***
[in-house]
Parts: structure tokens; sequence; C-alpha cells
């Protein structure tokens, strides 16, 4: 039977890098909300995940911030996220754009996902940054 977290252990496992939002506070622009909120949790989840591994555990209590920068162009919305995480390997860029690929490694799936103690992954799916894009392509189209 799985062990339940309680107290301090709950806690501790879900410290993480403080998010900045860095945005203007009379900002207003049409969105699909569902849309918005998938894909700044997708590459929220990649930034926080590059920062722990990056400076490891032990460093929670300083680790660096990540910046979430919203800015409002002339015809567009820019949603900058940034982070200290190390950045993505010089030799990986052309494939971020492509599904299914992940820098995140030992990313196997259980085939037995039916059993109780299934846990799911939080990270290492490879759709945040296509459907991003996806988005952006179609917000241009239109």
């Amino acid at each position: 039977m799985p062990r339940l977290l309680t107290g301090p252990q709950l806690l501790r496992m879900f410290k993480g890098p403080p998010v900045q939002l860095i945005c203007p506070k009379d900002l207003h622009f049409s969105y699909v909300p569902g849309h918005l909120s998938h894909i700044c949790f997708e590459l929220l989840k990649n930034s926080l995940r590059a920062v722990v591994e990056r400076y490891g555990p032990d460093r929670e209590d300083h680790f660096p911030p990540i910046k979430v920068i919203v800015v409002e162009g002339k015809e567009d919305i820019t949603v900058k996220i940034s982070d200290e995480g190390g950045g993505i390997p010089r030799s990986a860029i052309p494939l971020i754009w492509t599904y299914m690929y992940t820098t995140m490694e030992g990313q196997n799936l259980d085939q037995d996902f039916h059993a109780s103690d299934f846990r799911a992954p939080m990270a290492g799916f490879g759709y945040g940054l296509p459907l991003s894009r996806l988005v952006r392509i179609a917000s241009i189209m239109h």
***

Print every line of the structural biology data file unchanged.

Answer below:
[in-house]
Parts: structure tokens; sequence; C-alpha cells
């Protein structure tokens, strides 16, 4: 039977890098909300995940911030996220754009996902940054 977290252990496992939002506070622009909120949790989840591994555990209590920068162009919305995480390997860029690929490694799936103690992954799916894009392509189209 799985062990339940309680107290301090709950806690501790879900410290993480403080998010900045860095945005203007009379900002207003049409969105699909569902849309918005998938894909700044997708590459929220990649930034926080590059920062722990990056400076490891032990460093929670300083680790660096990540910046979430919203800015409002002339015809567009820019949603900058940034982070200290190390950045993505010089030799990986052309494939971020492509599904299914992940820098995140030992990313196997259980085939037995039916059993109780299934846990799911939080990270290492490879759709945040296509459907991003996806988005952006179609917000241009239109």
């Amino acid at each position: 039977m799985p062990r339940l977290l309680t107290g301090p252990q709950l806690l501790r496992m879900f410290k993480g890098p403080p998010v900045q939002l860095i945005c203007p506070k009379d900002l207003h622009f049409s969105y699909v909300p569902g849309h918005l909120s998938h894909i700044c949790f997708e590459l929220l989840k990649n930034s926080l995940r590059a920062v722990v591994e990056r400076y490891g555990p032990d460093r929670e209590d300083h680790f660096p911030p990540i910046k979430v920068i919203v800015v409002e162009g002339k015809e567009d919305i820019t949603v900058k996220i940034s982070d200290e995480g190390g950045g993505i390997p010089r030799s990986a860029i052309p494939l971020i754009w492509t599904y299914m690929y992940t820098t995140m490694e030992g990313q196997n799936l259980d085939q037995d996902f039916h059993a109780s103690d299934f846990r799911a992954p939080m990270a290492g799916f490879g759709y945040g940054l296509p459907l991003s894009r996806l988005v952006r392509i179609a917000s241009i189209m239109h």